By Megan Chapa
Breakfast started at 8 a.m. and there we chatted about the past day’s events and the one before us. It was interesting to exchange opinions about the presentations and workshops and how we were going to practice them in our communities.
Next, was a fundraising workshop, Go Fish: How to Catch (and keep) Contributors, by Ms. Nancy Bocskor. This was an interesting presentation where we learned many fascinating strategies on how to raise money. This was not only beneficial to those interested in politics, but also those who plan to work with non-profits organizations. We also learned the investor triangle and how to access low, mid, and big dollar donors. Fundraising goes hand-in-hand with relationship building and asking for what you want. Furthermore, without mastering the art of negotiation, it’s not possible to raise funds.
After a short break, Ms. Whitney Harp, introduced the Political Action Project that was assigned to us. For the next few days we will be studying House Bill 5 (HB5) and reenacting the committee hearing. This house bill changes graduation plans and introduces endorsements that will replace some of the previous required courses like algebra II. Everyone was assigned someone who played a significant role in respect to this bill. For example, some were arguing in favor of the bill, others against, and even some neutral. I was assigned Representative Alma Allen of District 131, who was in favor of HB5 with the exception that records be kept on the demographics of graduation plans selected by students. This amendment was added to ensure that HB5 was fair and did not serve as a hindrance or disadvantage for lower socioeconomic students. All were excited to see the future of this project. (editor’s note: the Governor signed this bill the day following this blog.)
Chicken wraps were served for lunch with a side of chips and fruit. We mingled and I conspired with others to help overcome those against HB5. After lunch there was also time reserved to work on our projects. I did some research on Honorable Alma Allen to get a feel of her character and moral integrity, both of which I plan to embody with grace and vigor. She is inspiring who has impacted policy in a positive way.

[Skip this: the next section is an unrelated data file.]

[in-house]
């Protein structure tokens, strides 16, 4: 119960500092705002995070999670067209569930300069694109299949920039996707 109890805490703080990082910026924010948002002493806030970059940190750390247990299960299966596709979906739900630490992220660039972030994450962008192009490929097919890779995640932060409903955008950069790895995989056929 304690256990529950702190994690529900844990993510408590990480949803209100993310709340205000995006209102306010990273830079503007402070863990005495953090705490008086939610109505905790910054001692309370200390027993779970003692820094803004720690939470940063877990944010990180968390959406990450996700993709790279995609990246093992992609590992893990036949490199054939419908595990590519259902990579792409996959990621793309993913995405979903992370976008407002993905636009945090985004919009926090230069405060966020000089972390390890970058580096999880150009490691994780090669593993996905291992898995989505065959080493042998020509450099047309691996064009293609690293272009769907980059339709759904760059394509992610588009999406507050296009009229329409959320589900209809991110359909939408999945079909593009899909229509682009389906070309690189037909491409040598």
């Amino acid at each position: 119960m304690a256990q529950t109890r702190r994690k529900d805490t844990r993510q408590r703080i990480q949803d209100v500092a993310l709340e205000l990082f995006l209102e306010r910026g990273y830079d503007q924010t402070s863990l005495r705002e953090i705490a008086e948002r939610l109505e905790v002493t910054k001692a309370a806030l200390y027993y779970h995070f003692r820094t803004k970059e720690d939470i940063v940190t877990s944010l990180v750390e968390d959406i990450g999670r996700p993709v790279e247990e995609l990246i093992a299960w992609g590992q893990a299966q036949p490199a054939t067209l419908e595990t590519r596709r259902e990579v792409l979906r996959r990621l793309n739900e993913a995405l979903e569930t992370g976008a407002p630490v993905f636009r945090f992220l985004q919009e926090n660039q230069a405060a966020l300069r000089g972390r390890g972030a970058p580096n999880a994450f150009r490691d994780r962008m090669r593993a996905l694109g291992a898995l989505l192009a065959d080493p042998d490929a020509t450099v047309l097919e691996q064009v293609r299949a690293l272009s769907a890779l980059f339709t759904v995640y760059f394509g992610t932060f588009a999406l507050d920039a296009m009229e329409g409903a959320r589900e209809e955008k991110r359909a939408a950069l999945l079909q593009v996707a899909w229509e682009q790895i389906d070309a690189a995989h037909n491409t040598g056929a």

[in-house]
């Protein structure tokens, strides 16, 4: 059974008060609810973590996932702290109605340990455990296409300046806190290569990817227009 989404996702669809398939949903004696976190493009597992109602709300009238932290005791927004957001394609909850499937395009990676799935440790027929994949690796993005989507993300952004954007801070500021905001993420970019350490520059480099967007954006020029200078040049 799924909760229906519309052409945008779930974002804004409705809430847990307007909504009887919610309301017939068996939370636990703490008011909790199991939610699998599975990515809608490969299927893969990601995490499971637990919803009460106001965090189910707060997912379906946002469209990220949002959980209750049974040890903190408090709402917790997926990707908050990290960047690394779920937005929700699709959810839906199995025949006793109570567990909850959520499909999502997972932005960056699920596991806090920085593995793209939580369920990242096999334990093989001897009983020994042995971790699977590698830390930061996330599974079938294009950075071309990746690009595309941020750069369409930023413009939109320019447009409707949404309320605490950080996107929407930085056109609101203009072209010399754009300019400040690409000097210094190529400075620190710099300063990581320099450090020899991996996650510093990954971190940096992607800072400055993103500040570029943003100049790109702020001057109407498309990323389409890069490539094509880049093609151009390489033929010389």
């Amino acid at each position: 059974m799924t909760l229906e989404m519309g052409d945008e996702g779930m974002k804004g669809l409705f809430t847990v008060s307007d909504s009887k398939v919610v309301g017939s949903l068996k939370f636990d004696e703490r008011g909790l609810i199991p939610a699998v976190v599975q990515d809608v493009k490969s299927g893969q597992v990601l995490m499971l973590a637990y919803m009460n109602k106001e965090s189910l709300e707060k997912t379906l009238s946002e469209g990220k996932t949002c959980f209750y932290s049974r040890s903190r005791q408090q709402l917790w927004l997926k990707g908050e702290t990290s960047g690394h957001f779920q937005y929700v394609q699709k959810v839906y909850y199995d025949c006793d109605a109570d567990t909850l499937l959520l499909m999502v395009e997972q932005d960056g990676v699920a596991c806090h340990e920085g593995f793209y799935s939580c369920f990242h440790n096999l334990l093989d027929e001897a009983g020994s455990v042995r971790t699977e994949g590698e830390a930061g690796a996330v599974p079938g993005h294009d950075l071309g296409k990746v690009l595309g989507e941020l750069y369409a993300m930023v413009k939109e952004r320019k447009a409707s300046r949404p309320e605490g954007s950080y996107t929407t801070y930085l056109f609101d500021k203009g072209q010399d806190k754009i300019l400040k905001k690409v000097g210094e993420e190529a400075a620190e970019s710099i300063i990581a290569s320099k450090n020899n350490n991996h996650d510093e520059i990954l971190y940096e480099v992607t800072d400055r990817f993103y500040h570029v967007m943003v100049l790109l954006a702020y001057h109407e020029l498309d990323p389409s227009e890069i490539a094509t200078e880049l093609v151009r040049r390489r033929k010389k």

The afternoon was quite interesting and personal. The concept was to understand others and not be consumed by stereotypes. The theme was “The Danger of the Single Story.” We watched videos of women from Nigeria who have overcome the difficulties and are now represented in parliament. Their story was to defeat the stereotypes and overthrow corruption in Nigeria. This also segued into sharing cultural artifacts we were asked to bring.
We broke up into groups of eight and shared a little piece of our culture or background. This time was memorable and moving. I learned about victories, defeats, and most importantly, the growth that was developed through our experiences. I was inspired by Alyssa Davenport-Herbst. Alyssa struggles with a disability that has affected her speech. Despite all, she thrives in her academics and community involvement. She is a brilliant physicist who aspires to write science policy. She brought a book that tells the success story of many innovators and explained how this was where she draws inspiration to make a difference. Cultures are expansive.
We had dinner and after a brief discussion on Political Decision Making with Representative Mary E. Gonzales. She told us her story and the difficult situations that have affected her life. It was great insight on what to expect in and out of the political arena.
To end the night we gathered around the fire and made s’mores!
I thought it was pretty “sweet” to mingle with my new friends; people who began to unmask and be themselves. I am grateful for their diverse views and their representation across the political spectrum.